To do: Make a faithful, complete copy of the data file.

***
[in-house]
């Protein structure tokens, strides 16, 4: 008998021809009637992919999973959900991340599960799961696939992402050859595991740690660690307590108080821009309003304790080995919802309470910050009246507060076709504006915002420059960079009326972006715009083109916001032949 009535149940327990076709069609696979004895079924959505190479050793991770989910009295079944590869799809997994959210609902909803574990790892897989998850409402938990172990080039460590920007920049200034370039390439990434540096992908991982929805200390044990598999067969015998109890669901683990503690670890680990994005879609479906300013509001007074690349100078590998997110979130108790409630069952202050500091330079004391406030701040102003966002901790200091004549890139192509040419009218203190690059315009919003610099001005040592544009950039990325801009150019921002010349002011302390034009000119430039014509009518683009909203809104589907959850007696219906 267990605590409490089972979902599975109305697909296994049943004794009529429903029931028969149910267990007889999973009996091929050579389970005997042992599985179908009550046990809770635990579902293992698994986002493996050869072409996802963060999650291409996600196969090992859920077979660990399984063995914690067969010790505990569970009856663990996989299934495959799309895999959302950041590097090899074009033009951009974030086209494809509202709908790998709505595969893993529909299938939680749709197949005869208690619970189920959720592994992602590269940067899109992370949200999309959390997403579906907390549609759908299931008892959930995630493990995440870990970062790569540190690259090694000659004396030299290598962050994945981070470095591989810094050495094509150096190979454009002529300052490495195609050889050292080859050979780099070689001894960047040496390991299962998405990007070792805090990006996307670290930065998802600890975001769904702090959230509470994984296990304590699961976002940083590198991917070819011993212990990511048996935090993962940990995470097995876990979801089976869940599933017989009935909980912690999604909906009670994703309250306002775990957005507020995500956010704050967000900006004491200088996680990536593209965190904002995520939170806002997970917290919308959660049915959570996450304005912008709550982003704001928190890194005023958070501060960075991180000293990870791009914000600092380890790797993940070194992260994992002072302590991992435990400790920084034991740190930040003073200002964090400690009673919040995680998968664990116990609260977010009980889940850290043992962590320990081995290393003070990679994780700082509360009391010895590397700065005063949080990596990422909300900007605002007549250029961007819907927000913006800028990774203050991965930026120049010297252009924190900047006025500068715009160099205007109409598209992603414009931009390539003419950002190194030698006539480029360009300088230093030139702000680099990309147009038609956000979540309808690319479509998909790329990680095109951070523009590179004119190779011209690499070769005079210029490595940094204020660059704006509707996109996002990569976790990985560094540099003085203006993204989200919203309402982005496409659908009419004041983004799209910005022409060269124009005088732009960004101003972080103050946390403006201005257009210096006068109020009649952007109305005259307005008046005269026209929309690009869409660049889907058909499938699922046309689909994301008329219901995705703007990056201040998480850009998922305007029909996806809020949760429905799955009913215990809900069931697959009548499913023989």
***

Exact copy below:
[in-house]
């Protein structure tokens, strides 16, 4: 008998021809009637992919999973959900991340599960799961696939992402050859595991740690660690307590108080821009309003304790080995919802309470910050009246507060076709504006915002420059960079009326972006715009083109916001032949 009535149940327990076709069609696979004895079924959505190479050793991770989910009295079944590869799809997994959210609902909803574990790892897989998850409402938990172990080039460590920007920049200034370039390439990434540096992908991982929805200390044990598999067969015998109890669901683990503690670890680990994005879609479906300013509001007074690349100078590998997110979130108790409630069952202050500091330079004391406030701040102003966002901790200091004549890139192509040419009218203190690059315009919003610099001005040592544009950039990325801009150019921002010349002011302390034009000119430039014509009518683009909203809104589907959850007696219906 267990605590409490089972979902599975109305697909296994049943004794009529429903029931028969149910267990007889999973009996091929050579389970005997042992599985179908009550046990809770635990579902293992698994986002493996050869072409996802963060999650291409996600196969090992859920077979660990399984063995914690067969010790505990569970009856663990996989299934495959799309895999959302950041590097090899074009033009951009974030086209494809509202709908790998709505595969893993529909299938939680749709197949005869208690619970189920959720592994992602590269940067899109992370949200999309959390997403579906907390549609759908299931008892959930995630493990995440870990970062790569540190690259090694000659004396030299290598962050994945981070470095591989810094050495094509150096190979454009002529300052490495195609050889050292080859050979780099070689001894960047040496390991299962998405990007070792805090990006996307670290930065998802600890975001769904702090959230509470994984296990304590699961976002940083590198991917070819011993212990990511048996935090993962940990995470097995876990979801089976869940599933017989009935909980912690999604909906009670994703309250306002775990957005507020995500956010704050967000900006004491200088996680990536593209965190904002995520939170806002997970917290919308959660049915959570996450304005912008709550982003704001928190890194005023958070501060960075991180000293990870791009914000600092380890790797993940070194992260994992002072302590991992435990400790920084034991740190930040003073200002964090400690009673919040995680998968664990116990609260977010009980889940850290043992962590320990081995290393003070990679994780700082509360009391010895590397700065005063949080990596990422909300900007605002007549250029961007819907927000913006800028990774203050991965930026120049010297252009924190900047006025500068715009160099205007109409598209992603414009931009390539003419950002190194030698006539480029360009300088230093030139702000680099990309147009038609956000979540309808690319479509998909790329990680095109951070523009590179004119190779011209690499070769005079210029490595940094204020660059704006509707996109996002990569976790990985560094540099003085203006993204989200919203309402982005496409659908009419004041983004799209910005022409060269124009005088732009960004101003972080103050946390403006201005257009210096006068109020009649952007109305005259307005008046005269026209929309690009869409660049889907058909499938699922046309689909994301008329219901995705703007990056201040998480850009998922305007029909996806809020949760429905799955009913215990809900069931697959009548499913023989």